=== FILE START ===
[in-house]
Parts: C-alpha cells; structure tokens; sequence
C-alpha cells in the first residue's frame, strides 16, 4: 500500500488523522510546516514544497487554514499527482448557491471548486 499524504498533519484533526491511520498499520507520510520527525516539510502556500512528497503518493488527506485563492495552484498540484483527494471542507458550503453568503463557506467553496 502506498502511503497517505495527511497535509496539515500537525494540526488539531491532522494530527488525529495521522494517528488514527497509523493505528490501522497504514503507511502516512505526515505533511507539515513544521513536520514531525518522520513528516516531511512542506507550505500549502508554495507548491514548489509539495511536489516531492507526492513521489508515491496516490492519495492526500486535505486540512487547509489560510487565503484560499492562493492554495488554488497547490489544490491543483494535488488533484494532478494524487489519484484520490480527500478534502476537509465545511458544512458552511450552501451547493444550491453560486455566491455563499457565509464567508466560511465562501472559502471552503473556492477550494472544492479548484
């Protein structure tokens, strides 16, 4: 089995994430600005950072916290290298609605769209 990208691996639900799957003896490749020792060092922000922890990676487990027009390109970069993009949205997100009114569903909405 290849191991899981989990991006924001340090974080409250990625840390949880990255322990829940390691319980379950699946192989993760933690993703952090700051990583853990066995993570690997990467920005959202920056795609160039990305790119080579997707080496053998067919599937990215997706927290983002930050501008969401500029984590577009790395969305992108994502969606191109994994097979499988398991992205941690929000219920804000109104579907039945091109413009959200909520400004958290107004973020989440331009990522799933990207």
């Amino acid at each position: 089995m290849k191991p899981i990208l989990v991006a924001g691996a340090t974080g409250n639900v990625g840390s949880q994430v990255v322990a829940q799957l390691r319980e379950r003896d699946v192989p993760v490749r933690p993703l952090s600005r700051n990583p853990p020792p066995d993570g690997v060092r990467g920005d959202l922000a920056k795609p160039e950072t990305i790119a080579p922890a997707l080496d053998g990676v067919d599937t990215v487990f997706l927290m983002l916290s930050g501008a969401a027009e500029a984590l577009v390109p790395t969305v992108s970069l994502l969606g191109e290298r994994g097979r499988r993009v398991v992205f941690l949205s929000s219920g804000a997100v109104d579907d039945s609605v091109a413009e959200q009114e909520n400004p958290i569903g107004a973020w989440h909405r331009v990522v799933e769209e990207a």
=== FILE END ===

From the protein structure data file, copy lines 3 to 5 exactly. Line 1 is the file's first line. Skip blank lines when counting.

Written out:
C-alpha cells in the first residue's frame, strides 16, 4: 500500500488523522510546516514544497487554514499527482448557491471548486 499524504498533519484533526491511520498499520507520510520527525516539510502556500512528497503518493488527506485563492495552484498540484483527494471542507458550503453568503463557506467553496 502506498502511503497517505495527511497535509496539515500537525494540526488539531491532522494530527488525529495521522494517528488514527497509523493505528490501522497504514503507511502516512505526515505533511507539515513544521513536520514531525518522520513528516516531511512542506507550505500549502508554495507548491514548489509539495511536489516531492507526492513521489508515491496516490492519495492526500486535505486540512487547509489560510487565503484560499492562493492554495488554488497547490489544490491543483494535488488533484494532478494524487489519484484520490480527500478534502476537509465545511458544512458552511450552501451547493444550491453560486455566491455563499457565509464567508466560511465562501472559502471552503473556492477550494472544492479548484
């Protein structure tokens, strides 16, 4: 089995994430600005950072916290290298609605769209 990208691996639900799957003896490749020792060092922000922890990676487990027009390109970069993009949205997100009114569903909405 290849191991899981989990991006924001340090974080409250990625840390949880990255322990829940390691319980379950699946192989993760933690993703952090700051990583853990066995993570690997990467920005959202920056795609160039990305790119080579997707080496053998067919599937990215997706927290983002930050501008969401500029984590577009790395969305992108994502969606191109994994097979499988398991992205941690929000219920804000109104579907039945091109413009959200909520400004958290107004973020989440331009990522799933990207």
């Amino acid at each position: 089995m290849k191991p899981i990208l989990v991006a924001g691996a340090t974080g409250n639900v990625g840390s949880q994430v990255v322990a829940q799957l390691r319980e379950r003896d699946v192989p993760v490749r933690p993703l952090s600005r700051n990583p853990p020792p066995d993570g690997v060092r990467g920005d959202l922000a920056k795609p160039e950072t990305i790119a080579p922890a997707l080496d053998g990676v067919d599937t990215v487990f997706l927290m983002l916290s930050g501008a969401a027009e500029a984590l577009v390109p790395t969305v992108s970069l994502l969606g191109e290298r994994g097979r499988r993009v398991v992205f941690l949205s929000s219920g804000a997100v109104d579907d039945s609605v091109a413009e959200q009114e909520n400004p958290i569903g107004a973020w989440h909405r331009v990522v799933e769209e990207a």